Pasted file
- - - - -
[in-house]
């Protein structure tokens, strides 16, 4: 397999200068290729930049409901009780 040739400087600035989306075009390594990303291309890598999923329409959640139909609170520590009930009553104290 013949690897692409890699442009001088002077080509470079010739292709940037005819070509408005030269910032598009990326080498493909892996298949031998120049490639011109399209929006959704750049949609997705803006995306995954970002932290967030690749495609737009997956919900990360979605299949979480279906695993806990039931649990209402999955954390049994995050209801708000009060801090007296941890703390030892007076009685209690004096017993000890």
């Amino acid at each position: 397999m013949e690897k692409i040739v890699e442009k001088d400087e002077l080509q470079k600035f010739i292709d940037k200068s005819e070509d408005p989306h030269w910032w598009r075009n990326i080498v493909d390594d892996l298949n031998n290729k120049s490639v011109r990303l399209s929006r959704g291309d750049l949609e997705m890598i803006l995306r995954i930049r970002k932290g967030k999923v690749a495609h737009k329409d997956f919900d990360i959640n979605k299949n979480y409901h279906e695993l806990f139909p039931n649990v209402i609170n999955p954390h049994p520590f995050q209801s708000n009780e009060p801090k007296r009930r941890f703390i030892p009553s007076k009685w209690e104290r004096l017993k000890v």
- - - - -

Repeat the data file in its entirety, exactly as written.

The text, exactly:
[in-house]
């Protein structure tokens, strides 16, 4: 397999200068290729930049409901009780 040739400087600035989306075009390594990303291309890598999923329409959640139909609170520590009930009553104290 013949690897692409890699442009001088002077080509470079010739292709940037005819070509408005030269910032598009990326080498493909892996298949031998120049490639011109399209929006959704750049949609997705803006995306995954970002932290967030690749495609737009997956919900990360979605299949979480279906695993806990039931649990209402999955954390049994995050209801708000009060801090007296941890703390030892007076009685209690004096017993000890």
């Amino acid at each position: 397999m013949e690897k692409i040739v890699e442009k001088d400087e002077l080509q470079k600035f010739i292709d940037k200068s005819e070509d408005p989306h030269w910032w598009r075009n990326i080498v493909d390594d892996l298949n031998n290729k120049s490639v011109r990303l399209s929006r959704g291309d750049l949609e997705m890598i803006l995306r995954i930049r970002k932290g967030k999923v690749a495609h737009k329409d997956f919900d990360i959640n979605k299949n979480y409901h279906e695993l806990f139909p039931n649990v209402i609170n999955p954390h049994p520590f995050q209801s708000n009780e009060p801090k007296r009930r941890f703390i030892p009553s007076k009685w209690e104290r004096l017993k000890v």